At Disrupt Europe today, TechCrunch senior editor Jon Shieber talked to Peter Hames from Big Health, the National Director for Patients and Information in the National Health Service Tim Kelsey, and Dr. Dominic King from the HELIX Centre. Unsurprisingly, given these panelists, the first part of the panel focused on Ebola and the role tech can play in handing this and similar crises.
According to King, it’s important to remember that the question isn’t if but when hospitals in cities like London will have to deal with this disease. One of the challenges our modern healthcare systems face, in his view, is that they haven’t focused on managing infectious diseases lately but instead focused on chronic diseases. One thing King, as well as the other panelists, noted is that in order to deal with patients who think they have contracted Ebola, the last thing you want is to have everybody come to the hospital. “I don’t want to see people in our hospital saying ‘I may have Ebola,'” he said. Instead, he’d rather have them Skype their doctors and stay home.[gallery ids="1072633,1072635,1072634,1072632,1072628,1072630"]
That view was echoed by the NHS’ Kelsey, too, who noted that he doesn’t want clinicians to come in contact with the patients — not just before they come to the hospital but also after they arrive. In addition, he noted that the NHS and other health care systems in the world are now using big data to map the likely spread of the disease to see what ports to monitor, for example. Talking about the long-term strategy, he also added that the NHS is driving its genomics agenda very hard to make it easier to find cures for infectious diseases.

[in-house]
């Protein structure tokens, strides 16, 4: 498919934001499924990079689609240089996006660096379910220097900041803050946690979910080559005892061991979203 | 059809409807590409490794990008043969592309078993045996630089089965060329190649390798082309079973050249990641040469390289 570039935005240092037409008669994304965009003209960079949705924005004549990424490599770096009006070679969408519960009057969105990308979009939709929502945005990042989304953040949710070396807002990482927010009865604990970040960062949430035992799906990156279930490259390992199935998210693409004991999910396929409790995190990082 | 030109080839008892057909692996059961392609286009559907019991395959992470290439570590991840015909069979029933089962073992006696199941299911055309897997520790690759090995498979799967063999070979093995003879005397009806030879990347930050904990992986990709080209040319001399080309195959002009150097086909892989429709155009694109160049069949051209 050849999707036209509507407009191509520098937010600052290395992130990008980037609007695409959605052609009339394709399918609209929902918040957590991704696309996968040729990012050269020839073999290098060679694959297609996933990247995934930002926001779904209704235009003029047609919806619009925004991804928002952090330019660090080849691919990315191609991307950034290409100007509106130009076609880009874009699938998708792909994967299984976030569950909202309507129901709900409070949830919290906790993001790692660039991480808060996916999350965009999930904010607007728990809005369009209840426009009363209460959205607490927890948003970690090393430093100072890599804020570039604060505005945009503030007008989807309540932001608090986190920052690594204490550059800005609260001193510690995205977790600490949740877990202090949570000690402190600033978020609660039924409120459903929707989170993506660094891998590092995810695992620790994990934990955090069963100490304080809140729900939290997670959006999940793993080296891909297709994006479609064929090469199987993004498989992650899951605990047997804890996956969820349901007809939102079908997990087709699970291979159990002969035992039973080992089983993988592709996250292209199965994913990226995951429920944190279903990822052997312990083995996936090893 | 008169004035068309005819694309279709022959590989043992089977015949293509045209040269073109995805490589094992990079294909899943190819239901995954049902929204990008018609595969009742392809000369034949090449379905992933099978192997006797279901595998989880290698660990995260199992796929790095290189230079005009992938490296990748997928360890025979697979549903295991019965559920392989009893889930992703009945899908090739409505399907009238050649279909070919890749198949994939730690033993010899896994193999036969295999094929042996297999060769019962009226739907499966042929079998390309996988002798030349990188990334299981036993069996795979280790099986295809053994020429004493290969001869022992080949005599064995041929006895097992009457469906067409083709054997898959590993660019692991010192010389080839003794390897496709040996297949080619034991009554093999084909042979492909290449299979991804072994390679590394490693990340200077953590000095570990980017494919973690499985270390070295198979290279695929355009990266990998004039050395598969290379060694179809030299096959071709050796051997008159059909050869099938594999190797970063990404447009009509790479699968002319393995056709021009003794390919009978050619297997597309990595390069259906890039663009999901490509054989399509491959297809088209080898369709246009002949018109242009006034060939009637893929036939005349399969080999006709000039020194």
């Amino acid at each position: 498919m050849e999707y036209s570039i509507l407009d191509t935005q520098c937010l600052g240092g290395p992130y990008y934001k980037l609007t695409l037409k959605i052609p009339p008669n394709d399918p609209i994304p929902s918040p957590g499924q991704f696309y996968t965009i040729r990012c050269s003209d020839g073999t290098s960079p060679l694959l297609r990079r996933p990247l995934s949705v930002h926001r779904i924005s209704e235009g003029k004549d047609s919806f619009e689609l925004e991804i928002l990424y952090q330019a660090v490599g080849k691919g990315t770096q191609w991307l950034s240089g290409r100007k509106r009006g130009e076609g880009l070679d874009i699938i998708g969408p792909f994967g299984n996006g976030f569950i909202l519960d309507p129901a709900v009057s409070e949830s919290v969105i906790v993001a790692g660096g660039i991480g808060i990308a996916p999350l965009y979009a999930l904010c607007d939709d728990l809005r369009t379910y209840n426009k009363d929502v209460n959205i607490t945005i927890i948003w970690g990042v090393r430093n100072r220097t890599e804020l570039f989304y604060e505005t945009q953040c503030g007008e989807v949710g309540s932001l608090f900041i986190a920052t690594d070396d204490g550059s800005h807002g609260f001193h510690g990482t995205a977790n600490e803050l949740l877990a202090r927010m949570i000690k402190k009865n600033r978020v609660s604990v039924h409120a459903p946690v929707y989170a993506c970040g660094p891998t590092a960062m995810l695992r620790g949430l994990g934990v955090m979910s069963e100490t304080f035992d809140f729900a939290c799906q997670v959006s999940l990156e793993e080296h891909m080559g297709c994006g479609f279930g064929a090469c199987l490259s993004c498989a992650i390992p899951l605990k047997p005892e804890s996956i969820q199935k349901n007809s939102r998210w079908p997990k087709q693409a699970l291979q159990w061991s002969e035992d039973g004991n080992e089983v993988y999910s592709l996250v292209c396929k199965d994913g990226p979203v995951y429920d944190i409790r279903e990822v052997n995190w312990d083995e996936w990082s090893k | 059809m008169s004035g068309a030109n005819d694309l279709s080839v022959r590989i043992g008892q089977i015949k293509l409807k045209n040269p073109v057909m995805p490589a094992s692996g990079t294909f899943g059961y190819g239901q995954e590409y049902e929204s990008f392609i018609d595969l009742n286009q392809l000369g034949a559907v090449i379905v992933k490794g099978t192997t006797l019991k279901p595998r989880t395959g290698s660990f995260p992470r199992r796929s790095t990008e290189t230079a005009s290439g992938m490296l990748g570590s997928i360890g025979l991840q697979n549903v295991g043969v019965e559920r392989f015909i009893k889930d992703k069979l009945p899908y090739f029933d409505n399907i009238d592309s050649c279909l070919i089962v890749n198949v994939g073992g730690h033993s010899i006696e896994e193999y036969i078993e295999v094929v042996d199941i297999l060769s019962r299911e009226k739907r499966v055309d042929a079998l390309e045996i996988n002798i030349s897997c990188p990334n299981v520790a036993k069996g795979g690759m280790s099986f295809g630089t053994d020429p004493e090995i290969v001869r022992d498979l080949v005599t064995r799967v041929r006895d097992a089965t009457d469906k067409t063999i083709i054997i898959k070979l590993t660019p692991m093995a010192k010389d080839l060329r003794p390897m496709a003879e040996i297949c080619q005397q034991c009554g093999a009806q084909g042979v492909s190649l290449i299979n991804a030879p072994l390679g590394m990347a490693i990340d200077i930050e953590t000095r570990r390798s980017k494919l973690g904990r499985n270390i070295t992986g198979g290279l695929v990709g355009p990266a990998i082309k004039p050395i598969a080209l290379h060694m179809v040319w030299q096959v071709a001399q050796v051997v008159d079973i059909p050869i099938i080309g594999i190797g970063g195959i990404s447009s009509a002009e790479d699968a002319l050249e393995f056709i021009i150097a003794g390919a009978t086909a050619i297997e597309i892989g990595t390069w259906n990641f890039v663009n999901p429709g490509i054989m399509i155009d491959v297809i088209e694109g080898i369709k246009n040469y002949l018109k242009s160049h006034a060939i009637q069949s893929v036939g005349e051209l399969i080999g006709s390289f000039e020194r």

While Ebola is obviously the pressing health issue of the day, the rest of the panel looked at the bigger picture of tech and healthcare. How can we use tech to bring down cost, for example? The NHS, Kelsey says, is trying to do this by enabling data sharing between clinicians, giving patients ownership of their own medical data and making it easier for entrepreneurs to access people’s records in order to create new products. “I hope this will be an industrial opportunity,” he said.
As King argued, though, it’s not just about data access and medicine, but also about changing behaviours. “The biggest challenges we face in healthcare are almost all behavioral,” he noted. In the U.K. and U.S., for example, 50 percent of the medicines prescribed are not taken properly. So one clear opportunity for startups here is to build systems that help improve compliance with doctors’ treatment plans. Indeed, King argues that there is a lot of “low-hanging fruit” in this field for startups right now. He and his colleagues, for example, often still use pagers and fax machines to send alerts and exchange information.
You can watch the full panel below: